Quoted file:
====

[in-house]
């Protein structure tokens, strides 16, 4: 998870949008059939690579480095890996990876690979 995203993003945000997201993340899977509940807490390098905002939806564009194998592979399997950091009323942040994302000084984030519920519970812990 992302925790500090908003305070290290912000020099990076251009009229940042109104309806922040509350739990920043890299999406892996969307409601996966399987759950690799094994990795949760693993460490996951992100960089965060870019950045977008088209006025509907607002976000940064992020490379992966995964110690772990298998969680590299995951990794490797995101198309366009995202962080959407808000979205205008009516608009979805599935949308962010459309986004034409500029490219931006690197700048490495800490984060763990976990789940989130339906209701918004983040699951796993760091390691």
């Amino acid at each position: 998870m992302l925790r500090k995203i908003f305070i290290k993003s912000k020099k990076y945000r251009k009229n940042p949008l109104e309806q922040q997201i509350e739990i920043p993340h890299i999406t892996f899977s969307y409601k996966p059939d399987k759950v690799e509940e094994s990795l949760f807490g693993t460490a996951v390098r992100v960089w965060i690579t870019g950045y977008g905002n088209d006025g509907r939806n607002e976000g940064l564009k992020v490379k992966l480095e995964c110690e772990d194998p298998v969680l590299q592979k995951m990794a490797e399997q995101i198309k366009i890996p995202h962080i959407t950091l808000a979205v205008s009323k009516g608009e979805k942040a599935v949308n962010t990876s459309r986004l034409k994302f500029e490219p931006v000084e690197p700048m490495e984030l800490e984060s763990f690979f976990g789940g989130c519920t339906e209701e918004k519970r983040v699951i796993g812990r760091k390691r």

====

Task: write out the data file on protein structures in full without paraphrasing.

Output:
[in-house]
């Protein structure tokens, strides 16, 4: 998870949008059939690579480095890996990876690979 995203993003945000997201993340899977509940807490390098905002939806564009194998592979399997950091009323942040994302000084984030519920519970812990 992302925790500090908003305070290290912000020099990076251009009229940042109104309806922040509350739990920043890299999406892996969307409601996966399987759950690799094994990795949760693993460490996951992100960089965060870019950045977008088209006025509907607002976000940064992020490379992966995964110690772990298998969680590299995951990794490797995101198309366009995202962080959407808000979205205008009516608009979805599935949308962010459309986004034409500029490219931006690197700048490495800490984060763990976990789940989130339906209701918004983040699951796993760091390691």
């Amino acid at each position: 998870m992302l925790r500090k995203i908003f305070i290290k993003s912000k020099k990076y945000r251009k009229n940042p949008l109104e309806q922040q997201i509350e739990i920043p993340h890299i999406t892996f899977s969307y409601k996966p059939d399987k759950v690799e509940e094994s990795l949760f807490g693993t460490a996951v390098r992100v960089w965060i690579t870019g950045y977008g905002n088209d006025g509907r939806n607002e976000g940064l564009k992020v490379k992966l480095e995964c110690e772990d194998p298998v969680l590299q592979k995951m990794a490797e399997q995101i198309k366009i890996p995202h962080i959407t950091l808000a979205v205008s009323k009516g608009e979805k942040a599935v949308n962010t990876s459309r986004l034409k994302f500029e490219p931006v000084e690197p700048m490495e984030l800490e984060s763990f690979f976990g789940g989130c519920t339906e209701e918004k519970r983040v699951i796993g812990r760091k390691r």